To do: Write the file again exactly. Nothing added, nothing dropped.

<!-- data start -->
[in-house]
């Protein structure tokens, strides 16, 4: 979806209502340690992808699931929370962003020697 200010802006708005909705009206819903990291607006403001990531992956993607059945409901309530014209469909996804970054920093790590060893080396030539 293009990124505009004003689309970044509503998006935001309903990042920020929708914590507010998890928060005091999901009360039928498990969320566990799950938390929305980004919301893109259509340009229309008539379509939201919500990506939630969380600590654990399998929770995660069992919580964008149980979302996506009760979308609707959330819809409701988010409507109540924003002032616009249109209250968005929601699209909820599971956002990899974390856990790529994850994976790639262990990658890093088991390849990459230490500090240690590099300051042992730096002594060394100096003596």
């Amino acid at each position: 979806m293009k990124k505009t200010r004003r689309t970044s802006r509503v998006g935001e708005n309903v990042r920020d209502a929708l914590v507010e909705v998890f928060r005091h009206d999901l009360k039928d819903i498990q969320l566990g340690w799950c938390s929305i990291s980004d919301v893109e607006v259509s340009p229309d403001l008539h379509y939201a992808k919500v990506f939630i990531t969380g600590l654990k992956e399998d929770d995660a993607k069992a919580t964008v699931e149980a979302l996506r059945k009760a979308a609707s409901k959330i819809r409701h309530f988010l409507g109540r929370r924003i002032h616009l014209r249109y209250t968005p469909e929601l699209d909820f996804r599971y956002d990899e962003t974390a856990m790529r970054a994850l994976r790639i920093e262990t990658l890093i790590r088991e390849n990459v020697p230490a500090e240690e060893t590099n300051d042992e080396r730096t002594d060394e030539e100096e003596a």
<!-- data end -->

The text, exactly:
[in-house]
């Protein structure tokens, strides 16, 4: 979806209502340690992808699931929370962003020697 200010802006708005909705009206819903990291607006403001990531992956993607059945409901309530014209469909996804970054920093790590060893080396030539 293009990124505009004003689309970044509503998006935001309903990042920020929708914590507010998890928060005091999901009360039928498990969320566990799950938390929305980004919301893109259509340009229309008539379509939201919500990506939630969380600590654990399998929770995660069992919580964008149980979302996506009760979308609707959330819809409701988010409507109540924003002032616009249109209250968005929601699209909820599971956002990899974390856990790529994850994976790639262990990658890093088991390849990459230490500090240690590099300051042992730096002594060394100096003596």
């Amino acid at each position: 979806m293009k990124k505009t200010r004003r689309t970044s802006r509503v998006g935001e708005n309903v990042r920020d209502a929708l914590v507010e909705v998890f928060r005091h009206d999901l009360k039928d819903i498990q969320l566990g340690w799950c938390s929305i990291s980004d919301v893109e607006v259509s340009p229309d403001l008539h379509y939201a992808k919500v990506f939630i990531t969380g600590l654990k992956e399998d929770d995660a993607k069992a919580t964008v699931e149980a979302l996506r059945k009760a979308a609707s409901k959330i819809r409701h309530f988010l409507g109540r929370r924003i002032h616009l014209r249109y209250t968005p469909e929601l699209d909820f996804r599971y956002d990899e962003t974390a856990m790529r970054a994850l994976r790639i920093e262990t990658l890093i790590r088991e390849n990459v020697p230490a500090e240690e060893t590099n300051d042992e080396r730096t002594d060394e030539e100096e003596a």